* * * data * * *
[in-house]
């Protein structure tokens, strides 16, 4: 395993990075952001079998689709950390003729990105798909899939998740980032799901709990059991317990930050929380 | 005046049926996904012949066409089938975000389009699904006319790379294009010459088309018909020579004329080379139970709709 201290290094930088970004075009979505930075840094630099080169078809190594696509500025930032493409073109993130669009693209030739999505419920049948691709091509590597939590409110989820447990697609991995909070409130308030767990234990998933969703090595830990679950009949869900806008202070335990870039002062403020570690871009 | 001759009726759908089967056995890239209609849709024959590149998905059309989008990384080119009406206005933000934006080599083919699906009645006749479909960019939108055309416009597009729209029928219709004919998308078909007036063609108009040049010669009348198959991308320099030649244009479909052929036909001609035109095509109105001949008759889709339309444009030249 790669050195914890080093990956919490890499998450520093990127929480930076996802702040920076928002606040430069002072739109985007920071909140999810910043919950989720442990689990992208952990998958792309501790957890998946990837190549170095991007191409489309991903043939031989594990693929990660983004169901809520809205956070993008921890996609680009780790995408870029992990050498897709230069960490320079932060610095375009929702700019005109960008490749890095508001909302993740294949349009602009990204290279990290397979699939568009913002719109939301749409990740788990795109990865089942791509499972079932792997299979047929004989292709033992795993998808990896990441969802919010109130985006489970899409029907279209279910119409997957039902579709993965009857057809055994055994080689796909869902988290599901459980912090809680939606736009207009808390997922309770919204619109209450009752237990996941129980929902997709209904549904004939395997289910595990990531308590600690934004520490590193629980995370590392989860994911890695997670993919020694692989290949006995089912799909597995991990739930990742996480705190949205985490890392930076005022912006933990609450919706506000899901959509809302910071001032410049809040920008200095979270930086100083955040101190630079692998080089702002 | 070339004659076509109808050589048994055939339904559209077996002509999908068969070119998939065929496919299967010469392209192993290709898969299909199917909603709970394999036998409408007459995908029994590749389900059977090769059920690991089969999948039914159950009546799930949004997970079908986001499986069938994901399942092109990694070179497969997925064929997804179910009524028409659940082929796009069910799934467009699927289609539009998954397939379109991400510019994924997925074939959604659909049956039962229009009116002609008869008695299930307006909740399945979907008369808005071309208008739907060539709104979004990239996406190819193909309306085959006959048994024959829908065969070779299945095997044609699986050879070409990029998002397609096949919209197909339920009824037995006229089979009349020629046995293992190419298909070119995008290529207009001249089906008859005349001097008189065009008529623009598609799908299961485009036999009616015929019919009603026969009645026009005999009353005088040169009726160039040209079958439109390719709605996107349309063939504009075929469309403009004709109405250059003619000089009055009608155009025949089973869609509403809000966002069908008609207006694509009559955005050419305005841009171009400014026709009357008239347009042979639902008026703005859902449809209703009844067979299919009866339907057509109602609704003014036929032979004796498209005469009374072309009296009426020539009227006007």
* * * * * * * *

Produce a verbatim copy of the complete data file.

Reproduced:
[in-house]
């Protein structure tokens, strides 16, 4: 395993990075952001079998689709950390003729990105798909899939998740980032799901709990059991317990930050929380 | 005046049926996904012949066409089938975000389009699904006319790379294009010459088309018909020579004329080379139970709709 201290290094930088970004075009979505930075840094630099080169078809190594696509500025930032493409073109993130669009693209030739999505419920049948691709091509590597939590409110989820447990697609991995909070409130308030767990234990998933969703090595830990679950009949869900806008202070335990870039002062403020570690871009 | 001759009726759908089967056995890239209609849709024959590149998905059309989008990384080119009406206005933000934006080599083919699906009645006749479909960019939108055309416009597009729209029928219709004919998308078909007036063609108009040049010669009348198959991308320099030649244009479909052929036909001609035109095509109105001949008759889709339309444009030249 790669050195914890080093990956919490890499998450520093990127929480930076996802702040920076928002606040430069002072739109985007920071909140999810910043919950989720442990689990992208952990998958792309501790957890998946990837190549170095991007191409489309991903043939031989594990693929990660983004169901809520809205956070993008921890996609680009780790995408870029992990050498897709230069960490320079932060610095375009929702700019005109960008490749890095508001909302993740294949349009602009990204290279990290397979699939568009913002719109939301749409990740788990795109990865089942791509499972079932792997299979047929004989292709033992795993998808990896990441969802919010109130985006489970899409029907279209279910119409997957039902579709993965009857057809055994055994080689796909869902988290599901459980912090809680939606736009207009808390997922309770919204619109209450009752237990996941129980929902997709209904549904004939395997289910595990990531308590600690934004520490590193629980995370590392989860994911890695997670993919020694692989290949006995089912799909597995991990739930990742996480705190949205985490890392930076005022912006933990609450919706506000899901959509809302910071001032410049809040920008200095979270930086100083955040101190630079692998080089702002 | 070339004659076509109808050589048994055939339904559209077996002509999908068969070119998939065929496919299967010469392209192993290709898969299909199917909603709970394999036998409408007459995908029994590749389900059977090769059920690991089969999948039914159950009546799930949004997970079908986001499986069938994901399942092109990694070179497969997925064929997804179910009524028409659940082929796009069910799934467009699927289609539009998954397939379109991400510019994924997925074939959604659909049956039962229009009116002609008869008695299930307006909740399945979907008369808005071309208008739907060539709104979004990239996406190819193909309306085959006959048994024959829908065969070779299945095997044609699986050879070409990029998002397609096949919209197909339920009824037995006229089979009349020629046995293992190419298909070119995008290529207009001249089906008859005349001097008189065009008529623009598609799908299961485009036999009616015929019919009603026969009645026009005999009353005088040169009726160039040209079958439109390719709605996107349309063939504009075929469309403009004709109405250059003619000089009055009608155009025949089973869609509403809000966002069908008609207006694509009559955005050419305005841009171009400014026709009357008239347009042979639902008026703005859902449809209703009844067979299919009866339907057509109602609704003014036929032979004796498209005469009374072309009296009426020539009227006007």